The US FDA has asked for a limit on the amount of acetaminophen in prescription pain medicines in an effort to reduce the risk of liver damage. The announcement yesterday asked manufacturers to limit combination drugs such as the opioids Percocet and Vicodin to 325 milligrams of acetaminophen per pill and asked them to carry a “black box” warning about potential liver failure. At present these combinations carry up to 750 milligrams of acetaminophen.
Sandra Kweder, a deputy director at FDA’s Center for Drug Evaluation and Research said, “Patients taking these prescription products often do not know they are taking acetaminophen at all… They don't realize that they’re overdosing.”
Manufacturers affected by this announcement include, Johnson & Johnson, Abbott Laboratories Endo Pharmaceuticals Holding Inc Watson Pharmaceuticals Incorporated and Boehringer Ingelheim’s Roxane Laboratories unit, among others. FDA said it was asking affected companies to comply but stopped short of ordering the actions. Changes would be phased in over three years.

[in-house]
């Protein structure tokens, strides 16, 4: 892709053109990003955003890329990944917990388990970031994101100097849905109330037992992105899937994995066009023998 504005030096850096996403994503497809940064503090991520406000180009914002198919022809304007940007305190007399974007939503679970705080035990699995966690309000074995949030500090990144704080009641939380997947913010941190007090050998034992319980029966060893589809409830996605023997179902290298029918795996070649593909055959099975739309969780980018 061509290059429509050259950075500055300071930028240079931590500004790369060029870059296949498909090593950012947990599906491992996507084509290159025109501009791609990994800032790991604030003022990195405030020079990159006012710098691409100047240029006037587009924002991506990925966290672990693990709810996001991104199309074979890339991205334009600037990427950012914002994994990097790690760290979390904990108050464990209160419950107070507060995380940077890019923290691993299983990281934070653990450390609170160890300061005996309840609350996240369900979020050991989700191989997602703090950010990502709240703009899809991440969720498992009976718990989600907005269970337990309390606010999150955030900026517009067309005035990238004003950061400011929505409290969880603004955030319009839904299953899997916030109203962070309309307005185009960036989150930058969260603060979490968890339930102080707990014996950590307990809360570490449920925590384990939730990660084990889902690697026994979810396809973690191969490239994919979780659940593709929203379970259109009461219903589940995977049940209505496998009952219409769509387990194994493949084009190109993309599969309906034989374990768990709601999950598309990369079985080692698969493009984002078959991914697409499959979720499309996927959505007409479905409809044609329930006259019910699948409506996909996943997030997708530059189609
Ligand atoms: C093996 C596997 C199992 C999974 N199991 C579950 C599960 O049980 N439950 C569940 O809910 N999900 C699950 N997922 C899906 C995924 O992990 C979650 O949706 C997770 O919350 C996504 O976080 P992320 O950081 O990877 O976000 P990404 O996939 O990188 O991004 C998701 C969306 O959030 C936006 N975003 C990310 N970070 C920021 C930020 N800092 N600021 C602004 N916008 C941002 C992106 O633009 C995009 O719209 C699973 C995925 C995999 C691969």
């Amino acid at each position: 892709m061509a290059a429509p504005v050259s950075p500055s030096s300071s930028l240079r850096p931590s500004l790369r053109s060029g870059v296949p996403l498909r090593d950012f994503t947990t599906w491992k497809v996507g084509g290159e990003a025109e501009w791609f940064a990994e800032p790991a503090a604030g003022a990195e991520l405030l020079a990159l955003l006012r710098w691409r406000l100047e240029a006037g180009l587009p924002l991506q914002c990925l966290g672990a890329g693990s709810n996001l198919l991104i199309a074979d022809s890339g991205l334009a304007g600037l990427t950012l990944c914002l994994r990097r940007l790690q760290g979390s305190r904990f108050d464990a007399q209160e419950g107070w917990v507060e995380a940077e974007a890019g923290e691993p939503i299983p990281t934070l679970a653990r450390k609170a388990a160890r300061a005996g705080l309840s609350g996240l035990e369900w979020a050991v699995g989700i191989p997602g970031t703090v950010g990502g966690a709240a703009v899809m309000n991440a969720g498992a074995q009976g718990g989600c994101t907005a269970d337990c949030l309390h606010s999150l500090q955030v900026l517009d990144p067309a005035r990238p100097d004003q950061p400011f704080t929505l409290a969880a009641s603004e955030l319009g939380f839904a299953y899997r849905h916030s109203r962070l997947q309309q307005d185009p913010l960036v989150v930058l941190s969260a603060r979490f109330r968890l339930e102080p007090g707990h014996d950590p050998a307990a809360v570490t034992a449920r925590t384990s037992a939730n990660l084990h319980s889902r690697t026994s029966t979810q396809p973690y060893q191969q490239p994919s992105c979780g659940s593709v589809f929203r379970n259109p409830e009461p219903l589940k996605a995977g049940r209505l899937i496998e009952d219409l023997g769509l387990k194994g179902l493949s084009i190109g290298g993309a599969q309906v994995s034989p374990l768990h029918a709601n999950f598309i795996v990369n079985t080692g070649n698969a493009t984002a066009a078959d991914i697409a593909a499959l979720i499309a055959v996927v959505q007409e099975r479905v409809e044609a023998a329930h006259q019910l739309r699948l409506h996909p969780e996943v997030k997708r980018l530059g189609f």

Acetaminophen is often sold as a generic painkiller and Johnson & Johnson’s Tylenol. It is also one of the most commonly used U.S. drugs. It has been known to cause liver damage if patients overdose. Such overdoses cause nearly 460 deaths a year plus tens of thousands of emergency room visits and hospitalizations, FDA reported. It added that nearly 200 million prescriptions a year are written for such combination versions with high acetaminophen. Kweder added that the, “the amount of acetaminophen has gradually crept up over the years,” and that the dose reduction is not expected to affect patients’ pain relief. Kweder said over-the-counter versions can still contain “maximum strength” 500 milligram versions of the drug.
Dr. Sidney Wolfe, head of Public Citizen’s Health Research Group while appreciating the move added that FDA should also deal with concern surrounding OTC acetaminophen medicines. About 80 percent of the acetaminophen market is non-prescription products, while about 20 percent includes prescription combination products, according to the FDA.